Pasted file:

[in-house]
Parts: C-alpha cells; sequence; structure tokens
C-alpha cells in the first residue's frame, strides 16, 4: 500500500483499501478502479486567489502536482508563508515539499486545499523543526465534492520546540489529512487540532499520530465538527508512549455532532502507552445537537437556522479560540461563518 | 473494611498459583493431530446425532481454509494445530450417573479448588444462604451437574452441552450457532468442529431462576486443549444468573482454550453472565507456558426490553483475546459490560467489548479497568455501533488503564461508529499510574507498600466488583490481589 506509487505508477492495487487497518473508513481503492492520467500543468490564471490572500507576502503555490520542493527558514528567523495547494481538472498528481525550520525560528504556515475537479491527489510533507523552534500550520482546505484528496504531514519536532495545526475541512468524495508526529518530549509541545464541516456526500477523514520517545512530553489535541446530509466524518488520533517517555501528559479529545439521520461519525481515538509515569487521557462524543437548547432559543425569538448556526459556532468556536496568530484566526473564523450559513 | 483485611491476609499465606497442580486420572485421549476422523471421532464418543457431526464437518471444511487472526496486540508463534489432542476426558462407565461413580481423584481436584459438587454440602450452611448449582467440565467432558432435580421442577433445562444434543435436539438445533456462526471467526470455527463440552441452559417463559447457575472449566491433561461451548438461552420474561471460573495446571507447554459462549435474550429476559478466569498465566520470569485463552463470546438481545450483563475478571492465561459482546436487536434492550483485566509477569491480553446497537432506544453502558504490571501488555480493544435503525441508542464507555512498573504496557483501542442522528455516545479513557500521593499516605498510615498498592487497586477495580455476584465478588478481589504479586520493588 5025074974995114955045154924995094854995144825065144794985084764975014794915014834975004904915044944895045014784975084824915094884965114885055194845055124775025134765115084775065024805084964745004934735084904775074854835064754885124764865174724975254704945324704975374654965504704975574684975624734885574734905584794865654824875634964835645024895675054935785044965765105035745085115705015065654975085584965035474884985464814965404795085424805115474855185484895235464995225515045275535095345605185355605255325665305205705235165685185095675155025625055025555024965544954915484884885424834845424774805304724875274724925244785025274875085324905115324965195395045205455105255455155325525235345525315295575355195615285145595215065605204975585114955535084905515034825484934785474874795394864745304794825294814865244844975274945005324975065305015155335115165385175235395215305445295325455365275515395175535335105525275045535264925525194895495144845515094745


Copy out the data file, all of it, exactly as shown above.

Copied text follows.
[in-house]
Parts: C-alpha cells; sequence; structure tokens
C-alpha cells in the first residue's frame, strides 16, 4: 500500500483499501478502479486567489502536482508563508515539499486545499523543526465534492520546540489529512487540532499520530465538527508512549455532532502507552445537537437556522479560540461563518 | 473494611498459583493431530446425532481454509494445530450417573479448588444462604451437574452441552450457532468442529431462576486443549444468573482454550453472565507456558426490553483475546459490560467489548479497568455501533488503564461508529499510574507498600466488583490481589 506509487505508477492495487487497518473508513481503492492520467500543468490564471490572500507576502503555490520542493527558514528567523495547494481538472498528481525550520525560528504556515475537479491527489510533507523552534500550520482546505484528496504531514519536532495545526475541512468524495508526529518530549509541545464541516456526500477523514520517545512530553489535541446530509466524518488520533517517555501528559479529545439521520461519525481515538509515569487521557462524543437548547432559543425569538448556526459556532468556536496568530484566526473564523450559513 | 483485611491476609499465606497442580486420572485421549476422523471421532464418543457431526464437518471444511487472526496486540508463534489432542476426558462407565461413580481423584481436584459438587454440602450452611448449582467440565467432558432435580421442577433445562444434543435436539438445533456462526471467526470455527463440552441452559417463559447457575472449566491433561461451548438461552420474561471460573495446571507447554459462549435474550429476559478466569498465566520470569485463552463470546438481545450483563475478571492465561459482546436487536434492550483485566509477569491480553446497537432506544453502558504490571501488555480493544435503525441508542464507555512498573504496557483501542442522528455516545479513557500521593499516605498510615498498592487497586477495580455476584465478588478481589504479586520493588 5025074974995114955045154924995094854995144825065144794985084764975014794915014834975004904915044944895045014784975084824915094884965114885055194845055124775025134765115084775065024805084964745004934735084904775074854835064754885124764865174724975254704945324704975374654965504704975574684975624734885574734905584794865654824875634964835645024895675054935785044965765105035745085115705015065654975085584965035474884985464814965404795085424805115474855185484895235464995225515045275535095345605185355605255325665305205705235165685185095675155025625055025555024965544954915484884885424834845424774805304724875274724925244785025274875085324905115324965195395045205455105255455155325525235345525315295575355195615285145595215065605204975585114955535084905515034825484934785474874795394864745304794825294814865244844975274945005324975065305015155335115165385175235395215305445295325455365275515395175535335105525275045535264925525194895495144845515094745